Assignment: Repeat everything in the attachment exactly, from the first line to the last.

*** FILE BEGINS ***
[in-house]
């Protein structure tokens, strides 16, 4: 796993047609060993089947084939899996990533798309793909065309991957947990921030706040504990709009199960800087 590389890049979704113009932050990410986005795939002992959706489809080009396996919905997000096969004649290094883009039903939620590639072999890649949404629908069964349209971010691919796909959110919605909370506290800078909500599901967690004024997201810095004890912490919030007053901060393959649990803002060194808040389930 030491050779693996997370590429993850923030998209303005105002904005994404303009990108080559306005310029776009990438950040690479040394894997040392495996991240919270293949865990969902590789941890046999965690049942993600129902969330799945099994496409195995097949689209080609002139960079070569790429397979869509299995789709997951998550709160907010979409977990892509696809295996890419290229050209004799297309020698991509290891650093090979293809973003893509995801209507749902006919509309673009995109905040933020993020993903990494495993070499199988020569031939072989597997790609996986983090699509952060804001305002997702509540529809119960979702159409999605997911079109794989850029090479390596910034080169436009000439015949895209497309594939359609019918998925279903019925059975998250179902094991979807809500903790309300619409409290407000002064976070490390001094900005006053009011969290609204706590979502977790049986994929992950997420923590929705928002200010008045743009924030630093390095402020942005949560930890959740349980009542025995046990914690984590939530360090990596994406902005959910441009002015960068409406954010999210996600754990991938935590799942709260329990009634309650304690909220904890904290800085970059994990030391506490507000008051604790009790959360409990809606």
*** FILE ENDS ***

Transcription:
[in-house]
């Protein structure tokens, strides 16, 4: 796993047609060993089947084939899996990533798309793909065309991957947990921030706040504990709009199960800087 590389890049979704113009932050990410986005795939002992959706489809080009396996919905997000096969004649290094883009039903939620590639072999890649949404629908069964349209971010691919796909959110919605909370506290800078909500599901967690004024997201810095004890912490919030007053901060393959649990803002060194808040389930 030491050779693996997370590429993850923030998209303005105002904005994404303009990108080559306005310029776009990438950040690479040394894997040392495996991240919270293949865990969902590789941890046999965690049942993600129902969330799945099994496409195995097949689209080609002139960079070569790429397979869509299995789709997951998550709160907010979409977990892509696809295996890419290229050209004799297309020698991509290891650093090979293809973003893509995801209507749902006919509309673009995109905040933020993020993903990494495993070499199988020569031939072989597997790609996986983090699509952060804001305002997702509540529809119960979702159409999605997911079109794989850029090479390596910034080169436009000439015949895209497309594939359609019918998925279903019925059975998250179902094991979807809500903790309300619409409290407000002064976070490390001094900005006053009011969290609204706590979502977790049986994929992950997420923590929705928002200010008045743009924030630093390095402020942005949560930890959740349980009542025995046990914690984590939530360090990596994406902005959910441009002015960068409406954010999210996600754990991938935590799942709260329990009634309650304690909220904890904290800085970059994990030391506490507000008051604790009790959360409990809606």